Chamber-Endorsed Ballot Issues Pass With High Margins

Columbus Chamber
The Columbus Chamber provides connections, resources and solutions that help small businesses and Fortune 500 enterprises grow Central Ohio's economy.

2016-election-pie-charts

Government Relations is central to the mission of the Columbus Chamber of Commerce, and evaluating the outcome of elections is an important service to our members and the business community. We take pride in the partnerships we have with government officials and organizations across Central Ohio, and strive to keep our members apprised of how the results of an election can impact their business.

Issues 57 and 60 passed by Columbus voters

We are pleased to report that the Columbus Chamber-endorsed Issue 57 (Columbus City Schools levy) passed with a vote of 62% and Issue 60 (COTA levy renewal) passed with a vote of 72%. The Chamber remains committed to ensuring all children in the region are prepared and ready to succeed upon graduation, and also supports COTA’s track record of connecting people to jobs and services.

We will continue to work with our partners within these organizations to fulfill their campaign promises in a thoughtful and responsible manner.


More about election results

Trump takes Ohio and the Presidency, but lacked Franklin County support

Republican Donald Trump won Ohio with a much larger margin than predicted, winning 52.05% of the vote versus Democrat Hillary Clinton’s 43.51%. In Franklin County, however, Clinton won 60% of the vote versus Trump’s 34%. These statistics are somewhat consistent with the results of the 2012 president election, in which Obama won 60.53% of the vote in Franklin County versus Romney’s 37.75%. While the number of registered voters increased by almost 35,000 over the last four years, the percentage of those voters that went to the polls declined, with 71.06% of Franklin County electors casting a ballot in 2012 versus 67.5% in 2016. Trump was victorious in the remaining 10 counties in the region (Delaware, Fairfield, Knox, Licking, Logan, Madison, Marion, Morrow, Pickaway, and Union).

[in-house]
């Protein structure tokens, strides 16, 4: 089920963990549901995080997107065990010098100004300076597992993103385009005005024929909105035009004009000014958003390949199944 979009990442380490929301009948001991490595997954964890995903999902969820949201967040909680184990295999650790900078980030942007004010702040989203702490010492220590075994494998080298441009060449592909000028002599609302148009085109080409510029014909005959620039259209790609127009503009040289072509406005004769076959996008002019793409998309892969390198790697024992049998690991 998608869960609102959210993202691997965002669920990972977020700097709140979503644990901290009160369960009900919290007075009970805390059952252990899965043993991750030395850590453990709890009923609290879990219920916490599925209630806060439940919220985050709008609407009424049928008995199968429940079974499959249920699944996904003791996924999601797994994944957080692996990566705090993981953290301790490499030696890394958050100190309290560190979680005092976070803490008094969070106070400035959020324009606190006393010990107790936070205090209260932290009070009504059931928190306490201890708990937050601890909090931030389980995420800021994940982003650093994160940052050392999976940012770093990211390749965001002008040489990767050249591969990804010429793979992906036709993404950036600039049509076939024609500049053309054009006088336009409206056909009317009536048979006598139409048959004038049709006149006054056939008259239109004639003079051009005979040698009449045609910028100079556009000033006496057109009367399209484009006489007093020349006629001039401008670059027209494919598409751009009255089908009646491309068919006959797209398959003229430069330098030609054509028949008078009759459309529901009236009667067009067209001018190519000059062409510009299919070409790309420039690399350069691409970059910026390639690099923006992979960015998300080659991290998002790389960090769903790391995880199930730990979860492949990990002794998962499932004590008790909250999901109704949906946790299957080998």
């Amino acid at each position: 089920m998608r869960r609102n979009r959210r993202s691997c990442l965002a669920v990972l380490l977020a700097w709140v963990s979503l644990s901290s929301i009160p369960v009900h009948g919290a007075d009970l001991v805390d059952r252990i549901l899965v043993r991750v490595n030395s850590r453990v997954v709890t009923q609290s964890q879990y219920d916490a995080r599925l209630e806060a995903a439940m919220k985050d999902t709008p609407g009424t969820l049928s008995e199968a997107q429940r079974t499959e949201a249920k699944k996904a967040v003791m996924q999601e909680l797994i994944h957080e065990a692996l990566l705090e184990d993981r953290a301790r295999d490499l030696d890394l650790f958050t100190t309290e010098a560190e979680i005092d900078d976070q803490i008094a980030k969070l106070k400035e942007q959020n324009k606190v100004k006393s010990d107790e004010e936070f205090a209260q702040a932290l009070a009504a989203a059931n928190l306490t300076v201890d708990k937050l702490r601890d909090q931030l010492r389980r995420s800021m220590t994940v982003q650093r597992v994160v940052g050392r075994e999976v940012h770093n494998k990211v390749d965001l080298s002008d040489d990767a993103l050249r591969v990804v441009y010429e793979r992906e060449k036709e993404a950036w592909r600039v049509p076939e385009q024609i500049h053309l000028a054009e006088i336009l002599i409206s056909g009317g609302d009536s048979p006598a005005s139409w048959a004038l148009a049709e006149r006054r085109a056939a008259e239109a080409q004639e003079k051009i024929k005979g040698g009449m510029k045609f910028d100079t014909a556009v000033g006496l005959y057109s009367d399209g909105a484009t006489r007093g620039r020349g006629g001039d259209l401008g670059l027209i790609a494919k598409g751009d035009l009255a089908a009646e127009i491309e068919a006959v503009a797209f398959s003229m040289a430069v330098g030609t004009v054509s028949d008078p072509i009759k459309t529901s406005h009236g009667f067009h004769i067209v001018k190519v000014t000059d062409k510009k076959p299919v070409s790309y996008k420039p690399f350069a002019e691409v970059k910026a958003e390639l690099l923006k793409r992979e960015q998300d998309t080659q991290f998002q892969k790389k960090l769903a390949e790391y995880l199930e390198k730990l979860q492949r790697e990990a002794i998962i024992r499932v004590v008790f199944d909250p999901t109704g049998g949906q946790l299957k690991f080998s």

Republican Rob Portman defeats Democrat Ted Strickland in U.S. Senate race

While Strickland garnered 6% more votes in Franklin County, Portman won with 58.32% of the statewide vote compared to Strickland’s 36.92%, allowing the U.S. Senate to maintain control of the upper chamber.

Local incumbent congressional members win reelection

Central Ohio’s Congressional Delegation, which includes Joyce Beatty, Steve Stivers and Pat Tiberi, soundly defeated their opponents and will remain in office for another two years.

Statehouse Republicans gain supermajority in both chambers

Republicans in the Ohio House of Representatives hold a 66 seat lead over the Dem’s 33 seats, enough to allow them to override a governor’s veto, the same is true for the Ohio Senate, in which Republicans hold 24 seats as compared to the 9 Democrat-controlled seats. Of note in Central Ohio, Rep. Stephanie Kunze and Sen. Kevin Hughes successfully won their respective elections and will switch seats in the House and Senate. Returning legislators include Heather Bishoff, Hearcel Craig, Mike Duffey, David Leland, Anne Gonzales, and Kirsten Boggs. New legislators include Bernadine Kennedy Kent, Laura Lanese and Adam Miller.

Judicial races

While many of the local judicial candidates were running unopposed, the two competitive seats to Ohio’s Supreme Court resulted in victory for Pat DeWine and Pat Fischer.

Franklin County continues trend of electing democrats

Democrats won the offices of County Coroner, Treasurer, Recorder, Clerk of Courts, and two county commissioner seats. Republicans were successful in the highly contested County Prosecutor race, in which longtime veteran Ron O’Brien defeated City Council President Zach Klein by 4%, as well as electing County Engineer Dean Ringle.